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Cones v. Parexel International Corp.

United States District Court, S.D. California

July 6, 2017

SCHOULEE CONES, Plaintiffs,
v.
PAREXEL INTERNATIONAL CORPORATION, Defendant.

          ORDER GRANTING IN PART AND DENYING IN PART DEFENDANTS' MOTION [Doc. 11] TO DISMISS

          Hon. M. James Lorenz United States District Judge

         Pending before the Court is Defendant Parexel International Corporation LLC's (“Defendant”) motion to dismiss portions of Plaintiffs'[1] First Amended Complaint. The Court decides the matter on the papers submitted and without oral argument. See Civ. L. R. 7.1(d.1). For the reasons stated below, the Court GRANTS IN PART and DENIES IN PART Defendant's Motion.

         I. Background

         Plaintiffs in this action are former employees of Defendant. During their employment, Plaintiffs were classified as exempt salaried employees and worked in excess of eight hours a day and forty hours a week. Plaintiffs contend that their classification as exempt was improper. As a result of this misclassification, Plaintiffs allege they were wrongfully denied overtime pay, meal and rest periods, properly itemized wage statements, and prompt payment of all wages upon termination. Plaintiffs filed a First Amended Class Action Complaint on February 15, 2017 alleging violations of the Fair Labor Standards Act (“FLSA”), 29 U.S.C. § 201; California Labor Code Sections 201, 202, 203, 226, 226.7, 510, 512, and 1198; and California's Unfair Competition Law (the “UCL”), Cal. Bus. & Prof. Code §17200 et seq. (FAC [Doc. 8].) Defendant now moves to dismiss portions of the FAC. (MTD [Doc. 11].) Plaintiffs Oppose. (Opp'n [Doc. 12].)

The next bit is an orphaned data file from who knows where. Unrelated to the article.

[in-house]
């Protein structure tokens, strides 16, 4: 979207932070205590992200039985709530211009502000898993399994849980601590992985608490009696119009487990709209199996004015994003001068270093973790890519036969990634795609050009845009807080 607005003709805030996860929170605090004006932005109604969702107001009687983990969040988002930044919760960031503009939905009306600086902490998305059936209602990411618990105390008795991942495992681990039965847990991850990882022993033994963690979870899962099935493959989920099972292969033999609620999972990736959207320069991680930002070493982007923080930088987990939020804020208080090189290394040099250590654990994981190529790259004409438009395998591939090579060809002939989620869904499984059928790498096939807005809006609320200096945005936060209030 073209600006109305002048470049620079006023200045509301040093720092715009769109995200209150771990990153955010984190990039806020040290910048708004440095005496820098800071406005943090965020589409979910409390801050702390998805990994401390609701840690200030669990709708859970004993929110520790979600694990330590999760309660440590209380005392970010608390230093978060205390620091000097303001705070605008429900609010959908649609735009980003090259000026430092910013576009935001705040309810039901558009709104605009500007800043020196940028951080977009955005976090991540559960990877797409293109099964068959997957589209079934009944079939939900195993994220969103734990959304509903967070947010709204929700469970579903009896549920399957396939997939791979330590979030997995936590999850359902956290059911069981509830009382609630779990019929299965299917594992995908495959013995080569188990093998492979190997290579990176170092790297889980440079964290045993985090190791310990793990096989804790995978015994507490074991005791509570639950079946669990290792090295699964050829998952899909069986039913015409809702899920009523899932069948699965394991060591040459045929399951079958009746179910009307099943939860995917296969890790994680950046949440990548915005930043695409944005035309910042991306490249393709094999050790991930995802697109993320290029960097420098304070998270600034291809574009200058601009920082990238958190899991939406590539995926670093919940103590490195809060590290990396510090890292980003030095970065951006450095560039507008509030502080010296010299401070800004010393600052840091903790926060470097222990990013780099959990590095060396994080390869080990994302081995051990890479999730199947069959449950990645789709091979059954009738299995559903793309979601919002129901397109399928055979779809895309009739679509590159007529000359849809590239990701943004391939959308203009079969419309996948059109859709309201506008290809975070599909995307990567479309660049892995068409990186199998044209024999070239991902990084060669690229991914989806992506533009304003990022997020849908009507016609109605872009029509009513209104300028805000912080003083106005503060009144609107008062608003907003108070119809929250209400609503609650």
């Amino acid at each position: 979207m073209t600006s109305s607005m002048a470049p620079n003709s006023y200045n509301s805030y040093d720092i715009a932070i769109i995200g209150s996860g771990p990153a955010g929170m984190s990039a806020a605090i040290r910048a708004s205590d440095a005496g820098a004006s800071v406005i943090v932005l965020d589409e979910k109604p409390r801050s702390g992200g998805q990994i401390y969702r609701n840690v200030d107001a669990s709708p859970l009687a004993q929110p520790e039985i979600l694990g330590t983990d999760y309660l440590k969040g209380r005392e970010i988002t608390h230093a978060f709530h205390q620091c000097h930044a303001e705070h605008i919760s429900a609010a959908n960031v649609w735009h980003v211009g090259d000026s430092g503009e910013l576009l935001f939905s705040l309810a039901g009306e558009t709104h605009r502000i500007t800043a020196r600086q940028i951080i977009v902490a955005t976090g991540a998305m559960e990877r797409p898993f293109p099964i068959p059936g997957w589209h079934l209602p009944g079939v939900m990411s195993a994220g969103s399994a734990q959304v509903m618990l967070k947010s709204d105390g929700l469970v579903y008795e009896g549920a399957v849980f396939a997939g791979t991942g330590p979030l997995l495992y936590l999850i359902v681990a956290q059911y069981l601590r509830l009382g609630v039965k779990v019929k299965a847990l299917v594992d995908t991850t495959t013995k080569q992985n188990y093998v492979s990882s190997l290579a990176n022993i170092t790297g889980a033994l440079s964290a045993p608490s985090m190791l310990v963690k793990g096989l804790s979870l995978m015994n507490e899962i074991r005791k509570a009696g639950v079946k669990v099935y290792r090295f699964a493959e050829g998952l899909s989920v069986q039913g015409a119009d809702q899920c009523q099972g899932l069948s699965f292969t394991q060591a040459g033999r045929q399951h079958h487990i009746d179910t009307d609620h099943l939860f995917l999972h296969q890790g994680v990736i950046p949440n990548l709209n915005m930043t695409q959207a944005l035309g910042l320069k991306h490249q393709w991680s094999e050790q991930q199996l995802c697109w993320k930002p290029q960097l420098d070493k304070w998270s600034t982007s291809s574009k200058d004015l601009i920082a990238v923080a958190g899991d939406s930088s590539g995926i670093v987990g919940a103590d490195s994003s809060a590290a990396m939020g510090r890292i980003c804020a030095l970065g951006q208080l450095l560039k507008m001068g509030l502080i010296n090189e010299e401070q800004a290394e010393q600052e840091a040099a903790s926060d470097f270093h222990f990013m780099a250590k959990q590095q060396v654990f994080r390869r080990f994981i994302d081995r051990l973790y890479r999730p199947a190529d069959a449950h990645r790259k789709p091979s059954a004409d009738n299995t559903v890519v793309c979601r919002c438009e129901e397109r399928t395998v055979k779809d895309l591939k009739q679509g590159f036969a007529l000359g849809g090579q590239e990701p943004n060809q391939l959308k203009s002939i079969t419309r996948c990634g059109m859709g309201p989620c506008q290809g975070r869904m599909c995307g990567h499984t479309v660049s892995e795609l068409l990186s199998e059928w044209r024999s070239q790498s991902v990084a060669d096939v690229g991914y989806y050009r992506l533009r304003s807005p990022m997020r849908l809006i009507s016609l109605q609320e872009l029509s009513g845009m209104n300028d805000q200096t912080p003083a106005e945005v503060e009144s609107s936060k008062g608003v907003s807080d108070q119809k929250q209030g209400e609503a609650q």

II. Legal Standard

         The court must dismiss a cause of action for failure to state a claim upon which relief can be granted. Fed.R.Civ.P. 12(b)(6). A motion to dismiss under Rule 12(b)(6) tests the complaint's sufficiency. See N. Star Int'l v. Ariz. Corp. Comm'n., 720 F.2d 578, 581 (9th Cir. 1983). The court must assume the truth of all factual allegations and “construe them in the light most favorable to [the nonmoving party].” Gompper v. VISX, Inc., 298 F.3d 893, 895 (9th Cir. 2002); see also Walleri v. Fed. Home Loan Bank of Seattle, 83 F.2d 1575, 1580 (9th Cir. 1996).

         As the Supreme Court explained, “[w]hile a complaint attacked by a Rule 12(b)(6) motion to dismiss does not need detailed factual allegations, a plaintiff's obligation to provide the ‘grounds' of his ‘entitlement to relief' requires more than labels and conclusions, and a formulaic recitation of the elements of a cause of action will not do.” Bell Atl. Corp. v. Twombly, 127 S.Ct. 1955, 1964-65 (2007) (internal citations and quotation marks omitted). Instead, the allegation in the complaint “must be enough to raise a right to relief above the speculative level.” Id. at 1965. A complaint may be dismissed as a matter of law either for lack of a cognizable legal theory or for insufficient facts under a cognizable theory. Robertson v. Dean Witter Reynolds, Inc., 749 F.2d 530, 534 (9th Cir. 1984).

         III. Punitive Damages